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The Blue Letter Bible

Don Stewart :: Is There Any Biblical Support for Purgatory?

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Don Stewart
Purgatory is a belief that contradicts the clear teaching of Scripture with respect to the person and work of Christ. This, however, has not stopped people from attempting to find some biblical support for this non-biblical doctrine. The following passages are offered for the support of purgatory.

1. Isaiah 4:4

When the Lord has washed away the filth of the daughters of Zion, and purged the blood of Jerusalem from her midst, by the spirit of judgment and by the spirit of burning.

It is argued that burning, in this context, refers to the fires of judgment - a hint of the doctrine of purgatory.

2. Matthew 5:25,26

Agree with your adversary quickly, while you are on the way with him, lest your adversary deliver you to the judge, the judge hand you over to the officer and you are thrown into prison. Assuredly, I say to you, you will by no means get out of there until you have paid the last penny.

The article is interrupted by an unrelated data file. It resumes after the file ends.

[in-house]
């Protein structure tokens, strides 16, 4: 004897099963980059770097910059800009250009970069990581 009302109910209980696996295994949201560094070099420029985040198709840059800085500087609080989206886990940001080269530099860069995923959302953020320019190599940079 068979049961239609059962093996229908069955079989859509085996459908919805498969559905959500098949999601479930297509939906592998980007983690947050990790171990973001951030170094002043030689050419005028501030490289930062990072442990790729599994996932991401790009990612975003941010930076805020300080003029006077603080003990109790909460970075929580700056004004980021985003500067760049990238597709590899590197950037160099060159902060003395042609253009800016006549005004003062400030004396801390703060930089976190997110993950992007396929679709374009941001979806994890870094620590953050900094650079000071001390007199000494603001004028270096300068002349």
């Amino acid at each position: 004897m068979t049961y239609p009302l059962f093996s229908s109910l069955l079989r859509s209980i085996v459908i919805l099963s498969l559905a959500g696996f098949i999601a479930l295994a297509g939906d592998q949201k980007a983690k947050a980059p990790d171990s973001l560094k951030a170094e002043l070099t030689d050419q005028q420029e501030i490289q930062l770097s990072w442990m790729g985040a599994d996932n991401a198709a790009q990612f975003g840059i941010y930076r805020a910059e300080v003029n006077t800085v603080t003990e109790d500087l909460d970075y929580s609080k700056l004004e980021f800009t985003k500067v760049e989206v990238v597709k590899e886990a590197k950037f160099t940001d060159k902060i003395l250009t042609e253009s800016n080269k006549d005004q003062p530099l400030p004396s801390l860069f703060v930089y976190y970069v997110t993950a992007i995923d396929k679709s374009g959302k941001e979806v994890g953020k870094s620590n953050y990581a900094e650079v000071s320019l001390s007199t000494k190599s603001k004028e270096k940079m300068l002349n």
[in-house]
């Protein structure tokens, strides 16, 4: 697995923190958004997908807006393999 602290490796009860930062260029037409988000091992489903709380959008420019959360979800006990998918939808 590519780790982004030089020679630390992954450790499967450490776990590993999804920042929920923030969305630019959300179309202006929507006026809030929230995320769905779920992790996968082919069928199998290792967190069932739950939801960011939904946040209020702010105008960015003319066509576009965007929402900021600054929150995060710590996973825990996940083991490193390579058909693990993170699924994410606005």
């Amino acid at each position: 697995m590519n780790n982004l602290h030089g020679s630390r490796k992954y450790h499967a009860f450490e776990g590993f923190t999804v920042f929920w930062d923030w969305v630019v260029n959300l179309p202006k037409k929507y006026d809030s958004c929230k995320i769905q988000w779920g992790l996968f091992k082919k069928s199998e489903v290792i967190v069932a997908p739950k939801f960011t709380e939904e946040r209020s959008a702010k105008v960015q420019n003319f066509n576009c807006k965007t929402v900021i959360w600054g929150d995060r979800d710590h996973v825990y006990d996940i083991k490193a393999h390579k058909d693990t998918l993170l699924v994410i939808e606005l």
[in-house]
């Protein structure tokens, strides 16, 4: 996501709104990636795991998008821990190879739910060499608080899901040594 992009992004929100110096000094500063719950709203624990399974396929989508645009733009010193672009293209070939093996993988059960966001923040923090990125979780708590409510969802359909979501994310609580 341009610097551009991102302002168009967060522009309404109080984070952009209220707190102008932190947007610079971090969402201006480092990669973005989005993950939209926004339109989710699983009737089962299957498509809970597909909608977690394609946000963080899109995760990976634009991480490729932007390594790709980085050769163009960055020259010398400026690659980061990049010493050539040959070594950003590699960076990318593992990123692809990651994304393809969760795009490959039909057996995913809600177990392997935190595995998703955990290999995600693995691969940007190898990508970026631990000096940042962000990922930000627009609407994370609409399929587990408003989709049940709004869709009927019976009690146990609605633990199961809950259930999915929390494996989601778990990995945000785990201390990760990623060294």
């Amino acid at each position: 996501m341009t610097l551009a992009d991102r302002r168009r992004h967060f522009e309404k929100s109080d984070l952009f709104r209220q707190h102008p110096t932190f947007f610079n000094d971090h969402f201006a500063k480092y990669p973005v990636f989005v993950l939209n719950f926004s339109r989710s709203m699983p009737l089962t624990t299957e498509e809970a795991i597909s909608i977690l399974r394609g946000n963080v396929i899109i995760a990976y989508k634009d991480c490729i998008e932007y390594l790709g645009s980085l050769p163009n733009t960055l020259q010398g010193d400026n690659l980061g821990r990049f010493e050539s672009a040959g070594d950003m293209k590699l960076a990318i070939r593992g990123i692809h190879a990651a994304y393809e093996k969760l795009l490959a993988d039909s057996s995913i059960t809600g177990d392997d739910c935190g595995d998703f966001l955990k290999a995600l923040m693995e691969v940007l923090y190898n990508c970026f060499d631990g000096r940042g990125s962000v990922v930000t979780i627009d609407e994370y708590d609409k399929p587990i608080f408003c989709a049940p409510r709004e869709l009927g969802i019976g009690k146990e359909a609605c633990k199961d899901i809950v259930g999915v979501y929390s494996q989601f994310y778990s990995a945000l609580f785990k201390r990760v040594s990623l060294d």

Some Roman Catholics teach that prison is purgatory, and the last penny is the complete payment for the purgation of sins.

3. Matthew 12:32

Anyone who speaks a word against the Son of Man, it will be forgiven him; but whoever speaks against the Holy Spirit, it will not be forgiven him, either in this age or in the age to come.

It is claimed that this verse has at least an indirect reference to purgatory. It is claimed that Jesus left open the possibility of forgiveness in the next world.

4. 1 Corinthians 3:10-15

According to the grace of God given to me, like a skilled master builder I laid a foundation, and someone else is building on it. Each builder must choose with care how to build on it. For no one can lay any foundation other than the one that has been laid; that foundation is Jesus Christ. Now if anyone builds on the foundation with gold, silver, precious stones, wood, hay, straw - the work of each builder will become visible, for the Day will disclose it, because it will be revealed with fire, and the fire will test what sort of work each has done. If what has been built on the foundation survives, the builder will receive a reward. If the work is burned up, the builder will suffer loss; the builder will be saved, but only as through fire.